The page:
Dubai's newest hotel in the making, Palazzo Versace, is two years away from opening on the shores of this popular city-state and its developers are considering a quirky new gimmick to attract guests, an artificially cooled beach so they can sunbathe in the scorching summer heat.
The beach is to be part of the $609 million, 12-story luxury hotel and residence complex, designed by the Milan-based fashion house that developers say is to be finished in 2010.
Palazzo Versace's public relations office has been vague about the mechanism that will cool its Dubai beach.
However, officials have suggested that it could include forcing air-conditioned exhaust air from the hotel and residential building that will house 169 apartments and 213 hotel rooms.
The developers also said that the beach might also be cooled using heat-deflecting materials and landscaping that would provide shade.
The audacity of an artificially cooled beach is typical of Dubai's relentless pursuit of tourists and ultra-rich visitors.
The glitzy desert emirate already boasts a number of over-the-top projects. An indoor, artificially chilled ski slope has been built on the edge of one of the world's hottest deserts.
The city is also completing the world's tallest skyscraper and has a growing archipelago of man-made islands off its Gulf shore.
"Everything being developed in Dubai is over the top," observed Stephen P. Leatherman, director of the International Hurricane Research Center & Laboratory for Coastal Research at Florida International University in Miami. But he added that the notion of cooling beach sand through "piped-in AC is ridiculous." He said natural approaches such as spraying water from the sea or planting trees would be better if hot sand "is really that big of a problem."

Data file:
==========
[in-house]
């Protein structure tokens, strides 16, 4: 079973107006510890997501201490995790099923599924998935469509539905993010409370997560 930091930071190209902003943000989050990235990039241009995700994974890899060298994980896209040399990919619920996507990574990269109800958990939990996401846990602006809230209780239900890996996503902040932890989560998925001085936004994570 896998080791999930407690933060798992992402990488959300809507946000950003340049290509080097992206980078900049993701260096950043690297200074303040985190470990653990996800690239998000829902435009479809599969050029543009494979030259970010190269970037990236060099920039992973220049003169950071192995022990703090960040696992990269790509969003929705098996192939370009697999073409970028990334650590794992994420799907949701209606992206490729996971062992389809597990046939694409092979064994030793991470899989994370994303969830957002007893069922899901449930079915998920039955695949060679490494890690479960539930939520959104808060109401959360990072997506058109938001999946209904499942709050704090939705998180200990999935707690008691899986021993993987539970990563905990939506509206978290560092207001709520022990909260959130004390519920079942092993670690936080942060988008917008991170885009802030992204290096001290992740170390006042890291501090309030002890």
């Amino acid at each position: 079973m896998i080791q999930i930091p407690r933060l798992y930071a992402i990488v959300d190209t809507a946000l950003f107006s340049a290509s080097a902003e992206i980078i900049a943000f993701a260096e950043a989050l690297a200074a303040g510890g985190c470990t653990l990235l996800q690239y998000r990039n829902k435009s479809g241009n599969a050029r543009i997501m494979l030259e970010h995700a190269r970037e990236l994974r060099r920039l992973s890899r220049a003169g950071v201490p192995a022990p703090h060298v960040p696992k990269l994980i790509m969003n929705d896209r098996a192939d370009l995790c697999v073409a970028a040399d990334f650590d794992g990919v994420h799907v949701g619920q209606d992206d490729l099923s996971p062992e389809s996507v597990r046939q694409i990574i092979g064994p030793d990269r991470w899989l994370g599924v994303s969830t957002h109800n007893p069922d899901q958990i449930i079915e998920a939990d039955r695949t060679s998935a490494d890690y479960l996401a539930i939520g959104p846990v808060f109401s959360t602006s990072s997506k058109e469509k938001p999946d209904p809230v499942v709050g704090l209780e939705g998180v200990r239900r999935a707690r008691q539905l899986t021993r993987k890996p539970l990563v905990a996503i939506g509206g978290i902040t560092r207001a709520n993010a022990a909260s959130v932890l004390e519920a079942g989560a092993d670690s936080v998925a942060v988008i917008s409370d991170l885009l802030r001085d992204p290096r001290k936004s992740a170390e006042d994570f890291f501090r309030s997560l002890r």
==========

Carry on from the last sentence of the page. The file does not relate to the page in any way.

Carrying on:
Dubai's runaway development has long been criticized by environmental activists, who say the construction of artificial islands is destroying coral reefs and altering natural water currents. They also point to growing water and electricity consumption in Dubai, one of seven city-states that make up the United Arab Emirates.
Palazzo Versace is a joint venture of the Italian fashion house Gianni Versace SpA., the Australian developer Sunland Group, based in Surfers Paradise in Queensland, and the Emirates International Holdings Ltd., a real-estate company, based in Dubai's neighbouring emirate of Sharjah.
Versace is not the only fashion house intertwined with Dubai's real estate industry.
Karl Lagerfeld of Paris-based Chanel has signed up with state-owned investment company Dubai Infinity Holdings to design 80 homes on artificial island called Isla Moda, or Fashion Island.
And Giorgio Armani, another Milan-based designer, partnered in 2005 with Dubai's development giant Emaar to build a luxury hotel with 175 suites in Burj Dubai - a residential and commercial tower that aims to be world's tallest skyscraper when completed next year.
Versace's residential building will have modest one-to-six bedroom apartments while the more lavish ones - single-story and duplex - will include indoor swimming pools decorated with mosaics, like those found in ancient Roman baths.
Its penthouse apartments are to have private spas and terraces overlooking landscaped gardens, a marina - and the cooled beach.
An employee in Sunland's Dubai office and a representative of Versace Home Division in Italy referred all questions about the exotic Dubai beach project to a London-based public relations firm.
The firm, TTA Group, said in an e-mailed statement that Sunland is in the process of "refining the conceptual design of the climate controlled beach by investigating suitable methods of achieving an environmentally sustainable outcome."
Sunland Group's executive director, Soheil Abedian, held meetings in Dubai this week but company officials said he could not comment about the plans on the air-conditioned beach.